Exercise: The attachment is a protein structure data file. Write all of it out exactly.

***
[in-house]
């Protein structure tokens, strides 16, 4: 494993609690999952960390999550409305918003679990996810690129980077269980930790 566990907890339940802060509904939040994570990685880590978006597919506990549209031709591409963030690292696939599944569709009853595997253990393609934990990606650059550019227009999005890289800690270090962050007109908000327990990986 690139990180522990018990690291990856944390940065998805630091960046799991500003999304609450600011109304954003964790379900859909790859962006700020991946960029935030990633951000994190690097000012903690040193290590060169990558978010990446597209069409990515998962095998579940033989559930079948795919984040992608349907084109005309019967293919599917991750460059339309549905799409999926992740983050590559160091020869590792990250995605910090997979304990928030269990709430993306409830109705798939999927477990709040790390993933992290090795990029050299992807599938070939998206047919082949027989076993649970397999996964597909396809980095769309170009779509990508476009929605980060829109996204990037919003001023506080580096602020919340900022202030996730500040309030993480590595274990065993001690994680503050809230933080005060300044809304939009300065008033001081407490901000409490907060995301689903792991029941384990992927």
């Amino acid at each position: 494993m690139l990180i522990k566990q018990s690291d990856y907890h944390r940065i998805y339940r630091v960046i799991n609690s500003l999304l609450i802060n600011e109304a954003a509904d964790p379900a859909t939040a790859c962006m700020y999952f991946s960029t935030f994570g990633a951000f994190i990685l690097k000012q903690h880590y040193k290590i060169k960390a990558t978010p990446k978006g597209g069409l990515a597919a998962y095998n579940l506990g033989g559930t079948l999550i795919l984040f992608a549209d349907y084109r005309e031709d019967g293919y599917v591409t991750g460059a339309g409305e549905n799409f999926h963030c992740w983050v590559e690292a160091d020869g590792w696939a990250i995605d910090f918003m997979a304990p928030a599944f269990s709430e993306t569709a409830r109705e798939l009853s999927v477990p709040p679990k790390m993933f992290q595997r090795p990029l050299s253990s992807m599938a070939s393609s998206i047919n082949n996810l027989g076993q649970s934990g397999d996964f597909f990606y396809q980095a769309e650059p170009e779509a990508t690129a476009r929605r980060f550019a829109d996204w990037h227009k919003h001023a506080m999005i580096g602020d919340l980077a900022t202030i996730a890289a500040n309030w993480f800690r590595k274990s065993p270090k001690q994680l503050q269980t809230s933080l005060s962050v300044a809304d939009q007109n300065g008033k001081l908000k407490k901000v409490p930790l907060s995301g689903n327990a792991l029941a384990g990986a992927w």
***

[in-house]
């Protein structure tokens, strides 16, 4: 494993609690999952960390999550409305918003679990996810690129980077269980930790 566990907890339940802060509904939040994570990685880590978006597919506990549209031709591409963030690292696939599944569709009853595997253990393609934990990606650059550019227009999005890289800690270090962050007109908000327990990986 690139990180522990018990690291990856944390940065998805630091960046799991500003999304609450600011109304954003964790379900859909790859962006700020991946960029935030990633951000994190690097000012903690040193290590060169990558978010990446597209069409990515998962095998579940033989559930079948795919984040992608349907084109005309019967293919599917991750460059339309549905799409999926992740983050590559160091020869590792990250995605910090997979304990928030269990709430993306409830109705798939999927477990709040790390993933992290090795990029050299992807599938070939998206047919082949027989076993649970397999996964597909396809980095769309170009779509990508476009929605980060829109996204990037919003001023506080580096602020919340900022202030996730500040309030993480590595274990065993001690994680503050809230933080005060300044809304939009300065008033001081407490901000409490907060995301689903792991029941384990992927």
């Amino acid at each position: 494993m690139l990180i522990k566990q018990s690291d990856y907890h944390r940065i998805y339940r630091v960046i799991n609690s500003l999304l609450i802060n600011e109304a954003a509904d964790p379900a859909t939040a790859c962006m700020y999952f991946s960029t935030f994570g990633a951000f994190i990685l690097k000012q903690h880590y040193k290590i060169k960390a990558t978010p990446k978006g597209g069409l990515a597919a998962y095998n579940l506990g033989g559930t079948l999550i795919l984040f992608a549209d349907y084109r005309e031709d019967g293919y599917v591409t991750g460059a339309g409305e549905n799409f999926h963030c992740w983050v590559e690292a160091d020869g590792w696939a990250i995605d910090f918003m997979a304990p928030a599944f269990s709430e993306t569709a409830r109705e798939l009853s999927v477990p709040p679990k790390m993933f992290q595997r090795p990029l050299s253990s992807m599938a070939s393609s998206i047919n082949n996810l027989g076993q649970s934990g397999d996964f597909f990606y396809q980095a769309e650059p170009e779509a990508t690129a476009r929605r980060f550019a829109d996204w990037h227009k919003h001023a506080m999005i580096g602020d919340l980077a900022t202030i996730a890289a500040n309030w993480f800690r590595k274990s065993p270090k001690q994680l503050q269980t809230s933080l005060s962050v300044a809304d939009q007109n300065g008033k001081l908000k407490k901000v409490p930790l907060s995301g689903n327990a792991l029941a384990g990986a992927w």